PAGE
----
A while back, a person whom I respect and believe to be fair-minded and tolerant, stopped me in my tracks for a moment with an unexpected question: "Don't you think you may be approaching self-flagellation when it comes to the race issue?"
Last year, during the presidential campaign, I told Bill O'Reilly, then of Fox News, that things would not end well for Donald Trump, that even if he somehow won the election, given his erratic behavior, his would be a tumultuous presidency.
The mornings are cool enough, shady enough and enjoyable enough to work with the flowers and tomatoes, even if you're not a morning person.
Most students are out for summer, having finished their final exams. In all probability, there were no easy answers. The quest for better K-12 public schools in Mississippi continues, though. Likewise there are no easy answers.
There is a strange web about this world that sometimes makes it seem like a much smaller place than it is.
We had been talking about his growing up in Columbus and where he went to school, when I asked Fredrick Jackson what got him into politics. He held up his hand. "First, let's talk about my wife," he said.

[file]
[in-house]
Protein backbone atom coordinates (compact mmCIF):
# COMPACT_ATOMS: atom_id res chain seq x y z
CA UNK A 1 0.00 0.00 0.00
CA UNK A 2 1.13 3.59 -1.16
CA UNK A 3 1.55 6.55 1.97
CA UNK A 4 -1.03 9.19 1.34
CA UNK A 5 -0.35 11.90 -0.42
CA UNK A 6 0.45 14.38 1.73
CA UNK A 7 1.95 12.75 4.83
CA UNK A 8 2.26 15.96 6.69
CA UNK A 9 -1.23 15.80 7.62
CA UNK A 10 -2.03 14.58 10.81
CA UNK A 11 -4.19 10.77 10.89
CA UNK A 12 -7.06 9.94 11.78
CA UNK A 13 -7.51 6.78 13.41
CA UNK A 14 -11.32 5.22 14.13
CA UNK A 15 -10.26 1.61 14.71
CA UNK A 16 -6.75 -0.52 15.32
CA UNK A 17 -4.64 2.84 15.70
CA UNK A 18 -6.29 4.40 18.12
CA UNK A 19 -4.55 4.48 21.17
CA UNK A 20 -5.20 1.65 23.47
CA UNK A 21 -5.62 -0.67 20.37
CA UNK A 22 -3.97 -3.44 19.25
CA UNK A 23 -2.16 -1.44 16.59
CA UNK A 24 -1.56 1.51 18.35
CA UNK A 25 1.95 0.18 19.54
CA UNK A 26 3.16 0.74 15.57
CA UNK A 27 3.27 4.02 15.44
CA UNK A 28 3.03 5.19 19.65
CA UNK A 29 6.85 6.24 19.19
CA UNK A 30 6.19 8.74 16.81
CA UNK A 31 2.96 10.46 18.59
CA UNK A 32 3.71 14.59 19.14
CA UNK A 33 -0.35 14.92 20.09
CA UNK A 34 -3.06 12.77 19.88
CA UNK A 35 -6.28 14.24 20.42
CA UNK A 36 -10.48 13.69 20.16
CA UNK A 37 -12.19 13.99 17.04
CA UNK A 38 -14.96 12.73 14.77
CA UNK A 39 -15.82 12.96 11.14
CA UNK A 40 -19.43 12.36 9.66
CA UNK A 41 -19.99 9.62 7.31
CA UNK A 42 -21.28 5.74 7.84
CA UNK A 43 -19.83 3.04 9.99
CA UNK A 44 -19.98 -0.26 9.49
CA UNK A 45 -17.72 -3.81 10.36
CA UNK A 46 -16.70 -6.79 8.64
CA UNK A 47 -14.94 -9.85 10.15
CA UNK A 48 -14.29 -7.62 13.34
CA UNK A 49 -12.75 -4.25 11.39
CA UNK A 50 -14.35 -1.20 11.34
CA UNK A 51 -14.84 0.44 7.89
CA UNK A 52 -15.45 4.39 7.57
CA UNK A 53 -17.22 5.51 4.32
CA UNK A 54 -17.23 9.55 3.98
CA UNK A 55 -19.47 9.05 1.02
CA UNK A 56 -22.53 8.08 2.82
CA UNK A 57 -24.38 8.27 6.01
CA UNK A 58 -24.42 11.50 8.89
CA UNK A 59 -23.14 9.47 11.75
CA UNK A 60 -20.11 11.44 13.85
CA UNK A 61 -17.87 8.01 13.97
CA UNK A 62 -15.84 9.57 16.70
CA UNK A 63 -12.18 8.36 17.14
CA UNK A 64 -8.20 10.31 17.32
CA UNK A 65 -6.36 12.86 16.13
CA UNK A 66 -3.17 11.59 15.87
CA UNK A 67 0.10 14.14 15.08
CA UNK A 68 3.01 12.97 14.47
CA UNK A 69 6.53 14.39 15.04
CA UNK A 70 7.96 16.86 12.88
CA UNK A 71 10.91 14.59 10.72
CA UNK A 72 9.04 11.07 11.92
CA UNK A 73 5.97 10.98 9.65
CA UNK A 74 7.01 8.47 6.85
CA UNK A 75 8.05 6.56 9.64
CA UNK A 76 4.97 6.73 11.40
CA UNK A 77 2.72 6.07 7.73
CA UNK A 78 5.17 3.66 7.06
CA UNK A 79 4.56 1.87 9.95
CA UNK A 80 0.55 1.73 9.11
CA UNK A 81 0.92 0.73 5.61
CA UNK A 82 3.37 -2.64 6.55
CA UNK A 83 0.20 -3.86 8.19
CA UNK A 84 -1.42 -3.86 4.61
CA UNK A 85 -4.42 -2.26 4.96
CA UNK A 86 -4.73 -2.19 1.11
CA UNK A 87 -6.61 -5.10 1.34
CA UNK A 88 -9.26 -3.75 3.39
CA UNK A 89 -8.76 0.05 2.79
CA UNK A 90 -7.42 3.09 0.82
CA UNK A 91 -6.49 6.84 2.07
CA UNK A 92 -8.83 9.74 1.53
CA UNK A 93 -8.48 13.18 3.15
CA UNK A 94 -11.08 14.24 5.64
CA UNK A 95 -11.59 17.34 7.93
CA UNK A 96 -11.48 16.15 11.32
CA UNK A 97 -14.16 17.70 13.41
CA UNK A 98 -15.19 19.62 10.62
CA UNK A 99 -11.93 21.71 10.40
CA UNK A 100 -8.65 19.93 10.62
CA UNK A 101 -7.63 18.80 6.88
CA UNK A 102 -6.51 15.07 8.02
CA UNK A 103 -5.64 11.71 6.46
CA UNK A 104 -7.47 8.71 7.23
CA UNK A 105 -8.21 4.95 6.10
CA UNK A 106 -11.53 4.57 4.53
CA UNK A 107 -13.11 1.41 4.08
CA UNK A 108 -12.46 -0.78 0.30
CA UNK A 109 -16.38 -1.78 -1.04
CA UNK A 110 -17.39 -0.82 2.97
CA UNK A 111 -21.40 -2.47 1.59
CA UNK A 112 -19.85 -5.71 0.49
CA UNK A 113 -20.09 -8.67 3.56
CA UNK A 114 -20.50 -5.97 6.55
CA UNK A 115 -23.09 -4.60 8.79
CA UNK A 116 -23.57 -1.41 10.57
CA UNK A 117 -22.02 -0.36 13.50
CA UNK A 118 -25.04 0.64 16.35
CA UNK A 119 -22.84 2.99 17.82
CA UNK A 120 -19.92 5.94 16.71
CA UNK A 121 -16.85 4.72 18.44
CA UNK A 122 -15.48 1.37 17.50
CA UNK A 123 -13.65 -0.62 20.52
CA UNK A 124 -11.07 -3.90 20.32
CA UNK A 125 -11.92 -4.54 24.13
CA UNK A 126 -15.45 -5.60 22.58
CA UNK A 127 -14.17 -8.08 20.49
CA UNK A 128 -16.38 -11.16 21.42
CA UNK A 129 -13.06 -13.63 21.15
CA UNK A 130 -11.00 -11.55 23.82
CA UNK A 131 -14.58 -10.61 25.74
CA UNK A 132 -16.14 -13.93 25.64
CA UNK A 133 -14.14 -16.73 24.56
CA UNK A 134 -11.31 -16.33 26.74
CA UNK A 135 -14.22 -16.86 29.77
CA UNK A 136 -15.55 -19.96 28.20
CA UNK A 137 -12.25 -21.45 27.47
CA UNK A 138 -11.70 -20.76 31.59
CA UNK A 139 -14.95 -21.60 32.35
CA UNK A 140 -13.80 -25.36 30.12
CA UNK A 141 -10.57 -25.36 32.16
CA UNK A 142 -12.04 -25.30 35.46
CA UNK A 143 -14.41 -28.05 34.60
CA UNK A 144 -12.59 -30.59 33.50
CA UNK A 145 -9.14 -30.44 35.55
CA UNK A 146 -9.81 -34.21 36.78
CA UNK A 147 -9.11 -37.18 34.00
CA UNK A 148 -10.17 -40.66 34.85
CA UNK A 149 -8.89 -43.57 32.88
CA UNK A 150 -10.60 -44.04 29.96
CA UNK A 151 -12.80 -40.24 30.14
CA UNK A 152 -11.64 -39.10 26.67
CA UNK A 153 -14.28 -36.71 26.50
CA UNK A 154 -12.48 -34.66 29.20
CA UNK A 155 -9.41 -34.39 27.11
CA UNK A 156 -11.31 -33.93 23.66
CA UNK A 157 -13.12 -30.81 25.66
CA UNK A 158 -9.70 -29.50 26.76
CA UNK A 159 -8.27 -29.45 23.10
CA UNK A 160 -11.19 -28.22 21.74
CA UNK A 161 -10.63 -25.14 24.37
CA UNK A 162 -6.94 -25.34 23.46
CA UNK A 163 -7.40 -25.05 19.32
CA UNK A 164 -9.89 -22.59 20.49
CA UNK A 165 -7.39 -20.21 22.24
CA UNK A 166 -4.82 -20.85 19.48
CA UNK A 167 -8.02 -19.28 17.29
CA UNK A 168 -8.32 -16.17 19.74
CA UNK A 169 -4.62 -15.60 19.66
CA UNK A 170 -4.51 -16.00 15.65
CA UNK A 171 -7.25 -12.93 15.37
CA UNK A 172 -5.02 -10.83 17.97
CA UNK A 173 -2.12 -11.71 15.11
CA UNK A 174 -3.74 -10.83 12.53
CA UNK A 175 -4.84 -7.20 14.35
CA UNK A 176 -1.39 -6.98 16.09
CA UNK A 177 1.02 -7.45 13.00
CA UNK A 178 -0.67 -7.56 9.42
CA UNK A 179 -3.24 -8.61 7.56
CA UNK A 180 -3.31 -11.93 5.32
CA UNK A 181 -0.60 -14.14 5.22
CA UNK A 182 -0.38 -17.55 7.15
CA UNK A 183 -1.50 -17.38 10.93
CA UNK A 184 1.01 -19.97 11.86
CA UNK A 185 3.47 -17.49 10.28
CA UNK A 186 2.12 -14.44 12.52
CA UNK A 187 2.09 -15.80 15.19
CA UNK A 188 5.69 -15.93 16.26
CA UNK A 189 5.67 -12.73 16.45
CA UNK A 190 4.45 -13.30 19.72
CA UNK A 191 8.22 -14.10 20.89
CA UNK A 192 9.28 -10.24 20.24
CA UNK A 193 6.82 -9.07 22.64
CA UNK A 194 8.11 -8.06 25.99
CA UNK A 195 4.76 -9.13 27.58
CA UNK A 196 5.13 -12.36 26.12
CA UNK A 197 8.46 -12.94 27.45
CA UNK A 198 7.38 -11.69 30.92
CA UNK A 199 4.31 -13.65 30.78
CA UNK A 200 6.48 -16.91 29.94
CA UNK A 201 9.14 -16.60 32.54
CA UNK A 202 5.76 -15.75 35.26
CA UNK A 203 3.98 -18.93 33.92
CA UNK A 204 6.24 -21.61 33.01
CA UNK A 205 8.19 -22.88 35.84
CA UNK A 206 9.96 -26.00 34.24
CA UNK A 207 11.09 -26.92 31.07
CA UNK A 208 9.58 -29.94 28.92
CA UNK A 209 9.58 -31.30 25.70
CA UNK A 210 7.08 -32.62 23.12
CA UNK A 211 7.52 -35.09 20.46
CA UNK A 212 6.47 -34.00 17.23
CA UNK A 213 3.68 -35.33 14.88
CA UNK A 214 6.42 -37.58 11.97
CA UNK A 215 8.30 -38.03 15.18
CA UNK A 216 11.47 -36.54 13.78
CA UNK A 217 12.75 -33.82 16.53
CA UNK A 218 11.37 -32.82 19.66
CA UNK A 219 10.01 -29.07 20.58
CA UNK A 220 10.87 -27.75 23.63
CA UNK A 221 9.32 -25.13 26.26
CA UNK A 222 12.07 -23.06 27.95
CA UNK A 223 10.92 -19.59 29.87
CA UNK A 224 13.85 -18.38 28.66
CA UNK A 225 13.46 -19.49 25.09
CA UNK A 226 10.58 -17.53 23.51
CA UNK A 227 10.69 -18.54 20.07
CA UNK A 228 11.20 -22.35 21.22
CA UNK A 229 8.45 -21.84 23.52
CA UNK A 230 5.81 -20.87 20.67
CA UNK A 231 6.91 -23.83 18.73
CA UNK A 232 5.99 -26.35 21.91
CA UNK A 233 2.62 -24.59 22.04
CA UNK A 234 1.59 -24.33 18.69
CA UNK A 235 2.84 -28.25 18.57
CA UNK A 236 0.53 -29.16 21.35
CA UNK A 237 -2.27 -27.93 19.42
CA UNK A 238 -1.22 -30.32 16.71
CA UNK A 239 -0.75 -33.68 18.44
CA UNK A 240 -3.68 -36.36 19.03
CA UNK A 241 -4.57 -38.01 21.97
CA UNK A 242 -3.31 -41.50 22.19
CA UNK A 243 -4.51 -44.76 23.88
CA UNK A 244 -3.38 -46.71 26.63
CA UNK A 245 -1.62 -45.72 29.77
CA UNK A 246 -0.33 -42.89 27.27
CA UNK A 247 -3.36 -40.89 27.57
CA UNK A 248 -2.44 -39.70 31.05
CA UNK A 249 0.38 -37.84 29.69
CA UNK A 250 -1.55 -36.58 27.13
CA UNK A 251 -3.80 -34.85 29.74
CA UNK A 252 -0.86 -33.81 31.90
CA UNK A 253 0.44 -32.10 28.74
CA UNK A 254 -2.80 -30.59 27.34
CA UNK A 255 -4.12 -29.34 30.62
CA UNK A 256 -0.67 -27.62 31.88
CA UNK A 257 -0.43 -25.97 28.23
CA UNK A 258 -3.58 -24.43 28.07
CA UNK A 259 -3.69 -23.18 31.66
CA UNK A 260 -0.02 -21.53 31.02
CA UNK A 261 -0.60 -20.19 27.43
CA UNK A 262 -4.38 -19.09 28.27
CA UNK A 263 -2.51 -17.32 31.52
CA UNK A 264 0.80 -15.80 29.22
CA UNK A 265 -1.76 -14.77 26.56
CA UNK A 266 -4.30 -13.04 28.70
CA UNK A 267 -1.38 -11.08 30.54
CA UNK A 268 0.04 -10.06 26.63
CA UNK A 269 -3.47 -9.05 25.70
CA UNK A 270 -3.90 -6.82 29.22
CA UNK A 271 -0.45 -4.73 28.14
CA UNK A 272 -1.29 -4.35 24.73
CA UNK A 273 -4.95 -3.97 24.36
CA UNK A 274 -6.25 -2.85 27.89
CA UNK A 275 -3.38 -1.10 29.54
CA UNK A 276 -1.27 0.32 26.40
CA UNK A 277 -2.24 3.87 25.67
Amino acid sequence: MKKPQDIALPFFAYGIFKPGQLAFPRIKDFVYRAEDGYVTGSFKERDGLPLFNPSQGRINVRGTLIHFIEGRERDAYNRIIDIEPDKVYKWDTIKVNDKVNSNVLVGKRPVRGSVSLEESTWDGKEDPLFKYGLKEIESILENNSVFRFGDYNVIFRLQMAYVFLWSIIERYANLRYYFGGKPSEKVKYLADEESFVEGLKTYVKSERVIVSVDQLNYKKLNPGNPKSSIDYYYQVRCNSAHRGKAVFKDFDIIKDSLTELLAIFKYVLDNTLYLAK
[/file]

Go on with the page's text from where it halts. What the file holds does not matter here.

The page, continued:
I've been meaning to write this column for years. The inspiration will invariably come some warm May evening as I am standing in the lobby of a downtown hotel and, suddenly, a limousine sweeps up and disgorges these boys in crisp tuxes, these girls in sparkly dresses, T-shirts and hoodies abandoned for the night, looking handsome and gorgeous and startlingly adult as they seek the ballroom where the prom is being held.
To everything there is a season, the Bible and Pete Seeger told us. The season to impeach Donald Trump may come, or it may not. Trying to do it now would be like harvesting sweet corn before it's ripe, yielding something stunted and indigestible.
There is an old expression that goes, "If you cut your own firewood, it will warm you twice."
Boy, wouldn't it be great to get that mentally unstable thug out of the Oval Office?
Tuesday's municipal runoff elections failed to bring a majority of registered voters to the polls.
History repeats itself, first as tragedy, then as farce, said Marx.
1. Possumhaw: It's all in the dirt LOCAL COLUMNS
2. Slimantics: Self-flagellation or conscience? LOCAL COLUMNS
4. Voice of the people: Frank "Mike" Batson LETTERS TO THE EDITOR (VOICE@CDISPATCH.COM)
5. Editorial cartoons for 5-22-17 NATIONAL COLUMNS